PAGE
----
According to C.S. Lewis, apologetics involves finding common areas and beliefs that you share with other world religions.  His logic is based upon one simple principle, “no one want’s to hear that you are right and everyone else is wrong,” Mere Christian, Book 2, chapter 1.  When it comes to importing deities, no one is as resolute as Islam.  Meanwhile, several Christian denominations have begun practicing Syncretism, blending practices not found in the Bible, Deuteronomy 4:2, with the Christian faith.

As Israel approached the promised land, a similar temptation arose to import gods from Egypt.  Leviticus 17:7 suggests that some had already carried foreign traditions with Israel into the desert.  Laying down the law, through the words of Moses passed down from generation to generation, this command still applies, importing foreign deities is prohibited.  Going forward, make sure you practice 1 Thessalonians 5:21-22, testing everything you hear or read with the truths of Scripture.  By doing this, you will protect your mind from further harm, 2 Corinthians 10:5.

by Jay Mankus

 

 

The Great Fortune Teller

crystal ball photo: Crystal Ball Crystal_ball.jpg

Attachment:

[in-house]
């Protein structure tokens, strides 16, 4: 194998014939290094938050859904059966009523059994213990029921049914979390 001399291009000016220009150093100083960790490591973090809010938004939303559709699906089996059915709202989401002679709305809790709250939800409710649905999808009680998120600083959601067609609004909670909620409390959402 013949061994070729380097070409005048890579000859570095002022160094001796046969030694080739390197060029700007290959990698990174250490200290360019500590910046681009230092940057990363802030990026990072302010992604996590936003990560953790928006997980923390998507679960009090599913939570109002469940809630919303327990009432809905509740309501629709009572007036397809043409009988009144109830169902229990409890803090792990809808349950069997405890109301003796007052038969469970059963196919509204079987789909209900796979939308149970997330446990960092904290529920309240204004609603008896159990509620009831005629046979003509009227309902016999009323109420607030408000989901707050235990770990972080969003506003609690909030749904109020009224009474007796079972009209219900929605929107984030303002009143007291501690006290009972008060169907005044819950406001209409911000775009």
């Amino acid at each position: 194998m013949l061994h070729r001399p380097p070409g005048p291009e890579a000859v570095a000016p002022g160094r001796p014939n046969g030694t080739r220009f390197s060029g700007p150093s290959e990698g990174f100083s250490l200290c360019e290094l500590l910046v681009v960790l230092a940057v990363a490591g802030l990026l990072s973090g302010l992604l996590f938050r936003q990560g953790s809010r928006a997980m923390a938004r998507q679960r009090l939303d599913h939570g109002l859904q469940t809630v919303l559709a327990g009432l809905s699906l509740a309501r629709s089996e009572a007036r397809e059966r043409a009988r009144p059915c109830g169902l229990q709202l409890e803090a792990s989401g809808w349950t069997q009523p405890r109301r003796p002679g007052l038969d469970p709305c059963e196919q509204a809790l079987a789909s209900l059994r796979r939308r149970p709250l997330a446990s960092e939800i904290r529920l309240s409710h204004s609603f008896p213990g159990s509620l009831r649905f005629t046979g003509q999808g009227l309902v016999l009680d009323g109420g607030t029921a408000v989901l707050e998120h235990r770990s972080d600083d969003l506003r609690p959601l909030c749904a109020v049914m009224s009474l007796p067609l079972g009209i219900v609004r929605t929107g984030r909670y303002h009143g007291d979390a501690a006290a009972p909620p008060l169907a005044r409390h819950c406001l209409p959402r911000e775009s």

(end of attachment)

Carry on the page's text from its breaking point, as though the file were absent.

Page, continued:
Modern fortune tellers rely on crystal balls, horoscopes, psychics and tarot cards to predict information about a person’s life.  At the turn of the first century, there was a girl from Philippi, a city on the north shores of the Aegean Sea, who possessed a powerful spirit.  According to Acts 16:16, she was purchased by a group of businessmen who greatly profited from her ability to predict the future.  While unknown, apparently this young girl was tired of being enslaved, reaching out to the apostle Paul by interrupting his ministry, Acts 16:17.  Thus, Paul was left with no choice, casting out the demon within her along with this special ability, Acts 16:18-19.  Although this girl was delivered from her bondage, Paul and Silas received a night in the slammer for their efforts, putting the slave owners out of the fortune telling business, Acts 16:19.